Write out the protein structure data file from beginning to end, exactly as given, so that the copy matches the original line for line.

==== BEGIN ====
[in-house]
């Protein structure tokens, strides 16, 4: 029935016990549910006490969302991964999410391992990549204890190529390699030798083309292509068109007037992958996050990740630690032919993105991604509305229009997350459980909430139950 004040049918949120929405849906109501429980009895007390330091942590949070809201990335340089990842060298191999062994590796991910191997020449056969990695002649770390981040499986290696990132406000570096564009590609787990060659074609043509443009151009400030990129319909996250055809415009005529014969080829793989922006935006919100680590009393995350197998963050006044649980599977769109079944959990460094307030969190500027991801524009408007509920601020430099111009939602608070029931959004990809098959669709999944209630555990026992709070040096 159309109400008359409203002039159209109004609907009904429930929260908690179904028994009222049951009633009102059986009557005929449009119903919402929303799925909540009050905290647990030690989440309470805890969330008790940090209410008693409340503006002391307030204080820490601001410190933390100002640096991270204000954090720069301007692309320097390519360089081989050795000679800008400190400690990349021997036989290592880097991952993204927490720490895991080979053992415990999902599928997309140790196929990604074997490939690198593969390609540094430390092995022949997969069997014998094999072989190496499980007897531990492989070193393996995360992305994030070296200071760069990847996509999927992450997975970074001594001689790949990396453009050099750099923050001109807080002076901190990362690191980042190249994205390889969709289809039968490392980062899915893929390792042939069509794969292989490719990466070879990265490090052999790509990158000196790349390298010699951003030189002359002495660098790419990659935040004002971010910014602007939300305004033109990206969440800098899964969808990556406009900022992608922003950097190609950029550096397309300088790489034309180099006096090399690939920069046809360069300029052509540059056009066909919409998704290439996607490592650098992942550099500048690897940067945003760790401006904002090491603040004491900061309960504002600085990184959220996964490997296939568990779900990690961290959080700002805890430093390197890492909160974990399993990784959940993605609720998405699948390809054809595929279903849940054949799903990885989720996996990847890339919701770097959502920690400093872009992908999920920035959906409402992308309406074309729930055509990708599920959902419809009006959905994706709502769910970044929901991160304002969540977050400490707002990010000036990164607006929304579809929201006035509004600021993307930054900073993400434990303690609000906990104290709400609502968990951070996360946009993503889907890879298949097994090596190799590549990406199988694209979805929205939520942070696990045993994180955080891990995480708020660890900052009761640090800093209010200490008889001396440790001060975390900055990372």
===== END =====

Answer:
[in-house]
């Protein structure tokens, strides 16, 4: 029935016990549910006490969302991964999410391992990549204890190529390699030798083309292509068109007037992958996050990740630690032919993105991604509305229009997350459980909430139950 004040049918949120929405849906109501429980009895007390330091942590949070809201990335340089990842060298191999062994590796991910191997020449056969990695002649770390981040499986290696990132406000570096564009590609787990060659074609043509443009151009400030990129319909996250055809415009005529014969080829793989922006935006919100680590009393995350197998963050006044649980599977769109079944959990460094307030969190500027991801524009408007509920601020430099111009939602608070029931959004990809098959669709999944209630555990026992709070040096 159309109400008359409203002039159209109004609907009904429930929260908690179904028994009222049951009633009102059986009557005929449009119903919402929303799925909540009050905290647990030690989440309470805890969330008790940090209410008693409340503006002391307030204080820490601001410190933390100002640096991270204000954090720069301007692309320097390519360089081989050795000679800008400190400690990349021997036989290592880097991952993204927490720490895991080979053992415990999902599928997309140790196929990604074997490939690198593969390609540094430390092995022949997969069997014998094999072989190496499980007897531990492989070193393996995360992305994030070296200071760069990847996509999927992450997975970074001594001689790949990396453009050099750099923050001109807080002076901190990362690191980042190249994205390889969709289809039968490392980062899915893929390792042939069509794969292989490719990466070879990265490090052999790509990158000196790349390298010699951003030189002359002495660098790419990659935040004002971010910014602007939300305004033109990206969440800098899964969808990556406009900022992608922003950097190609950029550096397309300088790489034309180099006096090399690939920069046809360069300029052509540059056009066909919409998704290439996607490592650098992942550099500048690897940067945003760790401006904002090491603040004491900061309960504002600085990184959220996964490997296939568990779900990690961290959080700002805890430093390197890492909160974990399993990784959940993605609720998405699948390809054809595929279903849940054949799903990885989720996996990847890339919701770097959502920690400093872009992908999920920035959906409402992308309406074309729930055509990708599920959902419809009006959905994706709502769910970044929901991160304002969540977050400490707002990010000036990164607006929304579809929201006035509004600021993307930054900073993400434990303690609000906990104290709400609502968990951070996360946009993503889907890879298949097994090596190799590549990406199988694209979805929205939520942070696990045993994180955080891990995480708020660890900052009761640090800093209010200490008889001396440790001060975390900055990372």